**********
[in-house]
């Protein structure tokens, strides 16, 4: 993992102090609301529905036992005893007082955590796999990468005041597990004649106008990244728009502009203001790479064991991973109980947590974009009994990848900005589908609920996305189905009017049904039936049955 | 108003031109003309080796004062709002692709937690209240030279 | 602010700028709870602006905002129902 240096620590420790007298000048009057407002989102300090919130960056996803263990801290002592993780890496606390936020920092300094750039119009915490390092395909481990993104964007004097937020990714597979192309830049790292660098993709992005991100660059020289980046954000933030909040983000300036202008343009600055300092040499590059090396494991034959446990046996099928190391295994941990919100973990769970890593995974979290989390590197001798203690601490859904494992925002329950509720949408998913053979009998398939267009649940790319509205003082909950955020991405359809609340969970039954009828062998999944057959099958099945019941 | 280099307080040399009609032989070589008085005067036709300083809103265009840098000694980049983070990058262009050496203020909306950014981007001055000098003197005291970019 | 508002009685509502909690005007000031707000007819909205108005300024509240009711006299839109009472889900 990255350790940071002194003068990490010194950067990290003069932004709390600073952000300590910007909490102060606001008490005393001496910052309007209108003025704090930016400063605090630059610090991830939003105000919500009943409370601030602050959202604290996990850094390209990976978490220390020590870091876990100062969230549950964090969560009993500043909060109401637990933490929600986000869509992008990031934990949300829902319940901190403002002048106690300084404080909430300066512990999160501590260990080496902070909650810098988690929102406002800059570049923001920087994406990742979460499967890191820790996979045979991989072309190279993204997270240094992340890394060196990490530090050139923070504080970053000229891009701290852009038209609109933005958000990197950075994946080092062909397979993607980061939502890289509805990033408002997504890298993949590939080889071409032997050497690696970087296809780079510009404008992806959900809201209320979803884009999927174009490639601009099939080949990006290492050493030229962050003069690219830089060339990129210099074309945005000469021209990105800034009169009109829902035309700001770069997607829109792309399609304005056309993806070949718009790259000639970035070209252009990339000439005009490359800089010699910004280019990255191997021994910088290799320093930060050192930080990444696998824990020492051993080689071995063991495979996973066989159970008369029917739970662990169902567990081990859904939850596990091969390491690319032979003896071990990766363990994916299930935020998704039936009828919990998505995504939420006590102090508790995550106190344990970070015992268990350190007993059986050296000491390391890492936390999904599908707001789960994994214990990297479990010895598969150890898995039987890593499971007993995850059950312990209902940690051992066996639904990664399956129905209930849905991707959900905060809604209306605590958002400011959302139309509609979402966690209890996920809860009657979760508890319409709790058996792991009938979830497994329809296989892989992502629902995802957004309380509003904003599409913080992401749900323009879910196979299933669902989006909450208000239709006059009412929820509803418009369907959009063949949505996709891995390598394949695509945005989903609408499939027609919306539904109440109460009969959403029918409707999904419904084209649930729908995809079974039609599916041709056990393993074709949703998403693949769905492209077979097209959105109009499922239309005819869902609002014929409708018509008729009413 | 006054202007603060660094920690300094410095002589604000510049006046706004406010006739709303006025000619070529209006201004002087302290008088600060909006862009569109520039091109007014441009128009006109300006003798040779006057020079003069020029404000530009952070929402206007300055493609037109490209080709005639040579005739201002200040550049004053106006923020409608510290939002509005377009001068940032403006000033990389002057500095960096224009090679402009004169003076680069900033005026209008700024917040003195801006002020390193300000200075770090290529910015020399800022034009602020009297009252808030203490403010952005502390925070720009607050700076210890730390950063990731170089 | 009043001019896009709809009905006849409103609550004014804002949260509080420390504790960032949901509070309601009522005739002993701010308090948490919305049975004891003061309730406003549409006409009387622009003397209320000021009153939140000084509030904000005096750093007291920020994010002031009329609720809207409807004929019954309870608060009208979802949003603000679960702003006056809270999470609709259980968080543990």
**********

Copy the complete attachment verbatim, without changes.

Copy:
[in-house]
């Protein structure tokens, strides 16, 4: 993992102090609301529905036992005893007082955590796999990468005041597990004649106008990244728009502009203001790479064991991973109980947590974009009994990848900005589908609920996305189905009017049904039936049955 | 108003031109003309080796004062709002692709937690209240030279 | 602010700028709870602006905002129902 240096620590420790007298000048009057407002989102300090919130960056996803263990801290002592993780890496606390936020920092300094750039119009915490390092395909481990993104964007004097937020990714597979192309830049790292660098993709992005991100660059020289980046954000933030909040983000300036202008343009600055300092040499590059090396494991034959446990046996099928190391295994941990919100973990769970890593995974979290989390590197001798203690601490859904494992925002329950509720949408998913053979009998398939267009649940790319509205003082909950955020991405359809609340969970039954009828062998999944057959099958099945019941 | 280099307080040399009609032989070589008085005067036709300083809103265009840098000694980049983070990058262009050496203020909306950014981007001055000098003197005291970019 | 508002009685509502909690005007000031707000007819909205108005300024509240009711006299839109009472889900 990255350790940071002194003068990490010194950067990290003069932004709390600073952000300590910007909490102060606001008490005393001496910052309007209108003025704090930016400063605090630059610090991830939003105000919500009943409370601030602050959202604290996990850094390209990976978490220390020590870091876990100062969230549950964090969560009993500043909060109401637990933490929600986000869509992008990031934990949300829902319940901190403002002048106690300084404080909430300066512990999160501590260990080496902070909650810098988690929102406002800059570049923001920087994406990742979460499967890191820790996979045979991989072309190279993204997270240094992340890394060196990490530090050139923070504080970053000229891009701290852009038209609109933005958000990197950075994946080092062909397979993607980061939502890289509805990033408002997504890298993949590939080889071409032997050497690696970087296809780079510009404008992806959900809201209320979803884009999927174009490639601009099939080949990006290492050493030229962050003069690219830089060339990129210099074309945005000469021209990105800034009169009109829902035309700001770069997607829109792309399609304005056309993806070949718009790259000639970035070209252009990339000439005009490359800089010699910004280019990255191997021994910088290799320093930060050192930080990444696998824990020492051993080689071995063991495979996973066989159970008369029917739970662990169902567990081990859904939850596990091969390491690319032979003896071990990766363990994916299930935020998704039936009828919990998505995504939420006590102090508790995550106190344990970070015992268990350190007993059986050296000491390391890492936390999904599908707001789960994994214990990297479990010895598969150890898995039987890593499971007993995850059950312990209902940690051992066996639904990664399956129905209930849905991707959900905060809604209306605590958002400011959302139309509609979402966690209890996920809860009657979760508890319409709790058996792991009938979830497994329809296989892989992502629902995802957004309380509003904003599409913080992401749900323009879910196979299933669902989006909450208000239709006059009412929820509803418009369907959009063949949505996709891995390598394949695509945005989903609408499939027609919306539904109440109460009969959403029918409707999904419904084209649930729908995809079974039609599916041709056990393993074709949703998403693949769905492209077979097209959105109009499922239309005819869902609002014929409708018509008729009413 | 006054202007603060660094920690300094410095002589604000510049006046706004406010006739709303006025000619070529209006201004002087302290008088600060909006862009569109520039091109007014441009128009006109300006003798040779006057020079003069020029404000530009952070929402206007300055493609037109490209080709005639040579005739201002200040550049004053106006923020409608510290939002509005377009001068940032403006000033990389002057500095960096224009090679402009004169003076680069900033005026209008700024917040003195801006002020390193300000200075770090290529910015020399800022034009602020009297009252808030203490403010952005502390925070720009607050700076210890730390950063990731170089 | 009043001019896009709809009905006849409103609550004014804002949260509080420390504790960032949901509070309601009522005739002993701010308090948490919305049975004891003061309730406003549409006409009387622009003397209320000021009153939140000084509030904000005096750093007291920020994010002031009329609720809207409807004929019954309870608060009208979802949003603000679960702003006056809270999470609709259980968080543990």